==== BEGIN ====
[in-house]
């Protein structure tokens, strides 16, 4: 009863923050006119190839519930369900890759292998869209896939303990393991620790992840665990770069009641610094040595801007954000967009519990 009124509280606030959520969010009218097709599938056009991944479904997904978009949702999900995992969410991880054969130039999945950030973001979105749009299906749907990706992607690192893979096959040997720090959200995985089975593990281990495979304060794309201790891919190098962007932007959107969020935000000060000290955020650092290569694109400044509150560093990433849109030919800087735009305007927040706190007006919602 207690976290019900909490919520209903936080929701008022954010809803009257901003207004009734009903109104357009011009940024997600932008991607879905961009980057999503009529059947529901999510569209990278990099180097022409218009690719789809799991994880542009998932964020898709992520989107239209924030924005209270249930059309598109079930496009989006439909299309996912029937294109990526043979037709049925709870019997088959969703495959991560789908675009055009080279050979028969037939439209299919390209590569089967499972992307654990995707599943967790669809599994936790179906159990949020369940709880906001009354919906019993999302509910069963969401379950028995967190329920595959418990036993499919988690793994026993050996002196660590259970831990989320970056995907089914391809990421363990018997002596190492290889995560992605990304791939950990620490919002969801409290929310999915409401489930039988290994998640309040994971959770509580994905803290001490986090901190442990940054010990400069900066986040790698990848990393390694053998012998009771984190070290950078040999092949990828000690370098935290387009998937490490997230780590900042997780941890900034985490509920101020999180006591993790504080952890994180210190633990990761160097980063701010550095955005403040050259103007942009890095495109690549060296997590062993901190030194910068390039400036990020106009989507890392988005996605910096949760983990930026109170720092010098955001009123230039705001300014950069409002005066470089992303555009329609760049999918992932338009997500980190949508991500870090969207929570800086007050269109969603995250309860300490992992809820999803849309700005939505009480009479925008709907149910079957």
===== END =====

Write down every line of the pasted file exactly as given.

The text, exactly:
[in-house]
């Protein structure tokens, strides 16, 4: 009863923050006119190839519930369900890759292998869209896939303990393991620790992840665990770069009641610094040595801007954000967009519990 009124509280606030959520969010009218097709599938056009991944479904997904978009949702999900995992969410991880054969130039999945950030973001979105749009299906749907990706992607690192893979096959040997720090959200995985089975593990281990495979304060794309201790891919190098962007932007959107969020935000000060000290955020650092290569694109400044509150560093990433849109030919800087735009305007927040706190007006919602 207690976290019900909490919520209903936080929701008022954010809803009257901003207004009734009903109104357009011009940024997600932008991607879905961009980057999503009529059947529901999510569209990278990099180097022409218009690719789809799991994880542009998932964020898709992520989107239209924030924005209270249930059309598109079930496009989006439909299309996912029937294109990526043979037709049925709870019997088959969703495959991560789908675009055009080279050979028969037939439209299919390209590569089967499972992307654990995707599943967790669809599994936790179906159990949020369940709880906001009354919906019993999302509910069963969401379950028995967190329920595959418990036993499919988690793994026993050996002196660590259970831990989320970056995907089914391809990421363990018997002596190492290889995560992605990304791939950990620490919002969801409290929310999915409401489930039988290994998640309040994971959770509580994905803290001490986090901190442990940054010990400069900066986040790698990848990393390694053998012998009771984190070290950078040999092949990828000690370098935290387009998937490490997230780590900042997780941890900034985490509920101020999180006591993790504080952890994180210190633990990761160097980063701010550095955005403040050259103007942009890095495109690549060296997590062993901190030194910068390039400036990020106009989507890392988005996605910096949760983990930026109170720092010098955001009123230039705001300014950069409002005066470089992303555009329609760049999918992932338009997500980190949508991500870090969207929570800086007050269109969603995250309860300490992992809820999803849309700005939505009480009479925008709907149910079957």